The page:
Attorney General Edwin Meese has suffered a serious blow from the resignations of two top Justice Department officials and four aides said to have quit to avoid spilling "blood on the floor" because of the legal and ethical questions surrounding him.

The resignations, which left a gaping hole in senior department leadership, have prompted increased calls for Meese to step aside and caused growing concern in Congress that the department cannot fulfill its mandate as the key government law enforcement agency.Deputy Attorney General Arnold Burns, the No. 2 official under Meese, and Assistant Attorney General William Weld, chief of the department's criminal division, both submitted their resignations Tuesday to President Reagan but refused to disclose their reasons publicly. Four other top aides, including two career attorneys, also resigned, officials said.

Speculation abounded that another ranking department official was preparing to quit, possibly Solicitor General Charles Fried, but Fried said Tuesday he had no such plans immediately.

At a brief, final staff meeting, Weld told lawyers in the criminal division that his decision had to do with Meese's ties to attorney E. Robert Wallach and the departmental tension caused by the continuing criminal investigation of the attorney general by independent prosecutor James McKay.

"Rather than have 50 fights and blood on the floor," Weld concluded, "it was better to leave."

Wallach, the attorney general's longtime friend and lawyer, has been indicted in New York on charges of attempting to influence Meese in the Wedtech Corp. scandal and is a central figure in the current probe of Meese's connection to a $1 billion Iraqi pipeline venture.

According to two participants, Weld won a standing ovation before leaving the department for a final time. John Keeney, a career prosecutor, reportedly was named acting assistant attorney general.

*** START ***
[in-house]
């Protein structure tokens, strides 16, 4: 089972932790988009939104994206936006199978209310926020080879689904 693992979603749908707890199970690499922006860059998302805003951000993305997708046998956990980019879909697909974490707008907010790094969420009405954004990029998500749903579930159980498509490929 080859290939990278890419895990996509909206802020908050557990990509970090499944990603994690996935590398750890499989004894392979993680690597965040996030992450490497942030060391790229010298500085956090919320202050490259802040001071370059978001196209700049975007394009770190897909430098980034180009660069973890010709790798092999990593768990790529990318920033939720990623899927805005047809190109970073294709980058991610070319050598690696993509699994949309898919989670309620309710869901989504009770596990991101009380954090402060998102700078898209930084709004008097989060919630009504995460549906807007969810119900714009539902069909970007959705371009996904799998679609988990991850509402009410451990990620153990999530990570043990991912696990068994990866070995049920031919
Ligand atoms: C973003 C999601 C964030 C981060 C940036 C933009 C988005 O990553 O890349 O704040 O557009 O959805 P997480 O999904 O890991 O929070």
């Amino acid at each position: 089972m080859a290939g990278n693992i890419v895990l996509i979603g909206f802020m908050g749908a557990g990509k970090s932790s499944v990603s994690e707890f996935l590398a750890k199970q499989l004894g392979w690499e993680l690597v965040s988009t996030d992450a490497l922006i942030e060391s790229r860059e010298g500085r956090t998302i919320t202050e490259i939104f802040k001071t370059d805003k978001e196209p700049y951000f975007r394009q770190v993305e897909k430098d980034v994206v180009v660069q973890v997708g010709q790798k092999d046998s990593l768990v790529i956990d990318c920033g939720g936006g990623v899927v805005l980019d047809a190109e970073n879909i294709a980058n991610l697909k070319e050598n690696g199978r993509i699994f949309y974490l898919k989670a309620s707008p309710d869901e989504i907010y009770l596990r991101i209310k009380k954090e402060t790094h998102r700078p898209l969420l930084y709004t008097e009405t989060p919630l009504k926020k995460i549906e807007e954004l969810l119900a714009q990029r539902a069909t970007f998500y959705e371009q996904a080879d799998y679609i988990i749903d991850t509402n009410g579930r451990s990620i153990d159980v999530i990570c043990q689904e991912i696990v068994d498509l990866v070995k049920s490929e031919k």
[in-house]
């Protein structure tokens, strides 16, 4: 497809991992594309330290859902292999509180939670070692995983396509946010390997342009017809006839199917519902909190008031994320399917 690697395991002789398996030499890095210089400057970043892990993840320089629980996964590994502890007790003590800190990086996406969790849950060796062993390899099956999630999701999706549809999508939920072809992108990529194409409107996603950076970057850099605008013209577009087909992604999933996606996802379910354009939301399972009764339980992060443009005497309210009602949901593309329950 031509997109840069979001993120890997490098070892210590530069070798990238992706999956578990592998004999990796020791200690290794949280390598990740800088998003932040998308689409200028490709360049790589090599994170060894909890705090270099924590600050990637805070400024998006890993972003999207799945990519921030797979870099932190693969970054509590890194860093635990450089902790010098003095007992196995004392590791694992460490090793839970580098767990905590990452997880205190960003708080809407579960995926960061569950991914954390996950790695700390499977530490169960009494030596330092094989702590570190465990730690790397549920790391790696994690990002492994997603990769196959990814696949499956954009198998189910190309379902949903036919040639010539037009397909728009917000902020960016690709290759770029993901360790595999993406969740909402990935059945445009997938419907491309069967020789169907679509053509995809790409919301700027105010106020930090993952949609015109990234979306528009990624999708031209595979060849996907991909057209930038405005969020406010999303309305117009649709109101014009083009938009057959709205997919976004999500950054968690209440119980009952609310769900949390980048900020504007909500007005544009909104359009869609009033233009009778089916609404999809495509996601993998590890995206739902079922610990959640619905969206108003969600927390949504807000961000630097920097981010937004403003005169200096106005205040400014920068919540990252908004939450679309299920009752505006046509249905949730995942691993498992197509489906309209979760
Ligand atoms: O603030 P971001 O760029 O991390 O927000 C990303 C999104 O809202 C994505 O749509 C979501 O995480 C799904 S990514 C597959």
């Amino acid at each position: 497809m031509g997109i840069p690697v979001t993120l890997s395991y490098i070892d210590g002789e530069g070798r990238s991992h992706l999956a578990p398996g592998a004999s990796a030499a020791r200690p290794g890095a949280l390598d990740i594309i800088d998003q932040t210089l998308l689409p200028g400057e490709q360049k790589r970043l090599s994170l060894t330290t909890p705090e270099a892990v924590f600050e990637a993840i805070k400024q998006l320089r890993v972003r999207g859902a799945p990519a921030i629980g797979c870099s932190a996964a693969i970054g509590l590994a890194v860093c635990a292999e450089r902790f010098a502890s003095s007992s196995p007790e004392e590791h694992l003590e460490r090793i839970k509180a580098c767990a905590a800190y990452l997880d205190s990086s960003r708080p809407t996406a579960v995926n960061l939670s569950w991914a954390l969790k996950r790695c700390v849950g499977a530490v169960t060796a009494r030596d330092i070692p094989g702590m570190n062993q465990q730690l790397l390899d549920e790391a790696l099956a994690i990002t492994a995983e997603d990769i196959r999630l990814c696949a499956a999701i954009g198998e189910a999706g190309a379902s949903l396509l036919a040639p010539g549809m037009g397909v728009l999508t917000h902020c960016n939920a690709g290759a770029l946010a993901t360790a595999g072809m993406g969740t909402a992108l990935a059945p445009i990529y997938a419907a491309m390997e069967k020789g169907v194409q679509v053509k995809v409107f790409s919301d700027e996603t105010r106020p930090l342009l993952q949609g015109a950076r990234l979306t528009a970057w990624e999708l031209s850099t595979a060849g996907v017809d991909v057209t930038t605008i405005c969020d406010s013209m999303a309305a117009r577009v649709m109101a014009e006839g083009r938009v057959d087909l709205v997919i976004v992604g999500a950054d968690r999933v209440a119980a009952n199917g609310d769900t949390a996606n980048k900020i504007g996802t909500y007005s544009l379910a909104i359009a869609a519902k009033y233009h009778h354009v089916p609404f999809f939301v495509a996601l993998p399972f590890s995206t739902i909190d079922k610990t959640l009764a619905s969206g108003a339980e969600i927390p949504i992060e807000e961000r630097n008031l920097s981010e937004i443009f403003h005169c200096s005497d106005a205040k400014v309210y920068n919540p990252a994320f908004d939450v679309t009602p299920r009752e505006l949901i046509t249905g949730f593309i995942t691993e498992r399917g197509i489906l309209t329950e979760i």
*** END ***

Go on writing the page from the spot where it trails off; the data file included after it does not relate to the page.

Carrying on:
It was understood that Burns and Weld, having decided upon what one source described as "a Meese or us" ultimatum, approached White House chief of staff Howard Baker in recent days, hoping to submit resignations directly to him.

After being told to follow bureaucratic routine by resigning to Meese, the two confronted Baker again Tuesday morning at his home, where he agreed to accept their letters but gave them to the president only after they stunned Meese personally with their news.

Reagan, who consistently has backed his old friend and adviser, found himself reiterating that support once again.

"The president has full confidence in the attorney general," spokesman Marlin Fitzwater said. "The Justice Department has been functioning just fine."

Justice Department spokesman Terry Eastland said Burns and Weld planned to return to the private sector, though neither had a job offer, and he said Meese would move promptly to replace them.

Though Weld said he and Burns had decided not to disclose their reasoning publicly, department sources confirmed the move was sparked by dissatisfaction with Meese and how continuing legal and ethical questions have hindered his ability to run the department.

Burns has been forced to fill in for Meese on several issues the attorney general has excused himself from, including the department's recent challenge to the independent counsel law under which prosecutor McKay was appointed.

Meese, called frequently to testify before the grand jury in the Iran-Contra case of independent prosecutor Lawrence Walsh, is under investigation by McKay for his role in the Iraqi pipeline venture as well as in the scandal centered on Wedtech, the now-bankrupt New York City defense contractor. McKay's office denied Tuesday that any new information had been forwarded in the matters.